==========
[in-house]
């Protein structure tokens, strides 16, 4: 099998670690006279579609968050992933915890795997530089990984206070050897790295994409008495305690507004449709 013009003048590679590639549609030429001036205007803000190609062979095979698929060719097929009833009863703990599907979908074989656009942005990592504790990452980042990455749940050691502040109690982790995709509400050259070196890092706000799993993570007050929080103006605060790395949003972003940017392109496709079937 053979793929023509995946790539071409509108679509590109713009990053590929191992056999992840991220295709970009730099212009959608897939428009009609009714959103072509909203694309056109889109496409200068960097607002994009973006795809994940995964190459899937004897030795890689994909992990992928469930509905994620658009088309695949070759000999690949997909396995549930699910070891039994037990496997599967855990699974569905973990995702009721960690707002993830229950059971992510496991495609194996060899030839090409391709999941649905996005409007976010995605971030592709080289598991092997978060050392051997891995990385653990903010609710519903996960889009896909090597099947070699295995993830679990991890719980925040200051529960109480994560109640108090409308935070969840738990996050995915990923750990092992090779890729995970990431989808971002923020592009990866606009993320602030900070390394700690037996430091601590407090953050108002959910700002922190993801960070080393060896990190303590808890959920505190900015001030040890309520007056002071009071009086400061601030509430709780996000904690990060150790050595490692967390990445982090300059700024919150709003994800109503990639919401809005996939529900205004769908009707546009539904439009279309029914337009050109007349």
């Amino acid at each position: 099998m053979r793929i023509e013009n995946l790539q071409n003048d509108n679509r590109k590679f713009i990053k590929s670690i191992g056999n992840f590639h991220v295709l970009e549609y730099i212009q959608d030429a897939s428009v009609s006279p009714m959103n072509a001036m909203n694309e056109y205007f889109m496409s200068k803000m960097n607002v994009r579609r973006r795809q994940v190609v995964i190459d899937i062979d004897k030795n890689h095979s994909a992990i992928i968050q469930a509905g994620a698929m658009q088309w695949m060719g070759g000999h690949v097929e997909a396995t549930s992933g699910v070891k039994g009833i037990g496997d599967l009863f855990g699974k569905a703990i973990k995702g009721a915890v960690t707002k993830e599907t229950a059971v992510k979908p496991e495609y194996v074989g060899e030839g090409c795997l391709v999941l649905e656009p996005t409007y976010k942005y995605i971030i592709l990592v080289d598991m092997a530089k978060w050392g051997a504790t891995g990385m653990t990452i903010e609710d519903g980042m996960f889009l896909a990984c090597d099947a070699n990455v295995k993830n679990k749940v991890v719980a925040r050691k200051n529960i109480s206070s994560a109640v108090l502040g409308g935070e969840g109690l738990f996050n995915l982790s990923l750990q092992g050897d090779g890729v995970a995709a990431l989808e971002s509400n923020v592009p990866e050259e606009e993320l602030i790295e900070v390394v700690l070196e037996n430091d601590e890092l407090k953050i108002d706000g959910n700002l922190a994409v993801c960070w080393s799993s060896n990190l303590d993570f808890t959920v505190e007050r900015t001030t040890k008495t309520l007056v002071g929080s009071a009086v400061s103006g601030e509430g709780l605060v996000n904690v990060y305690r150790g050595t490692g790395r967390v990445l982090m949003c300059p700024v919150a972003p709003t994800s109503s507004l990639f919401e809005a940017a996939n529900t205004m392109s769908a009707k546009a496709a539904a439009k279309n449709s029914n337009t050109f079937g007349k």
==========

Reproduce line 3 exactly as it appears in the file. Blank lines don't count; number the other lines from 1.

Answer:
């Amino acid at each position: 099998m053979r793929i023509e013009n995946l790539q071409n003048d509108n679509r590109k590679f713009i990053k590929s670690i191992g056999n992840f590639h991220v295709l970009e549609y730099i212009q959608d030429a897939s428009v009609s006279p009714m959103n072509a001036m909203n694309e056109y205007f889109m496409s200068k803000m960097n607002v994009r579609r973006r795809q994940v190609v995964i190459d899937i062979d004897k030795n890689h095979s994909a992990i992928i968050q469930a509905g994620a698929m658009q088309w695949m060719g070759g000999h690949v097929e997909a396995t549930s992933g699910v070891k039994g009833i037990g496997d599967l009863f855990g699974k569905a703990i973990k995702g009721a915890v960690t707002k993830e599907t229950a059971v992510k979908p496991e495609y194996v074989g060899e030839g090409c795997l391709v999941l649905e656009p996005t409007y976010k942005y995605i971030i592709l990592v080289d598991m092997a530089k978060w050392g051997a504790t891995g990385m653990t990452i903010e609710d519903g980042m996960f889009l896909a990984c090597d099947a070699n990455v295995k993830n679990k749940v991890v719980a925040r050691k200051n529960i109480s206070s994560a109640v108090l502040g409308g935070e969840g109690l738990f996050n995915l982790s990923l750990q092992g050897d090779g890729v995970a995709a990431l989808e971002s509400n923020v592009p990866e050259e606009e993320l602030i790295e900070v390394v700690l070196e037996n430091d601590e890092l407090k953050i108002d706000g959910n700002l922190a994409v993801c960070w080393s799993s060896n990190l303590d993570f808890t959920v505190e007050r900015t001030t040890k008495t309520l007056v002071g929080s009071a009086v400061s103006g601030e509430g709780l605060v996000n904690v990060y305690r150790g050595t490692g790395r967390v990445l982090m949003c300059p700024v919150a972003p709003t994800s109503s507004l990639f919401e809005a940017a996939n529900t205004m392109s769908a009707k546009a496709a539904a439009k279309n449709s029914n337009t050109f079937g007349k």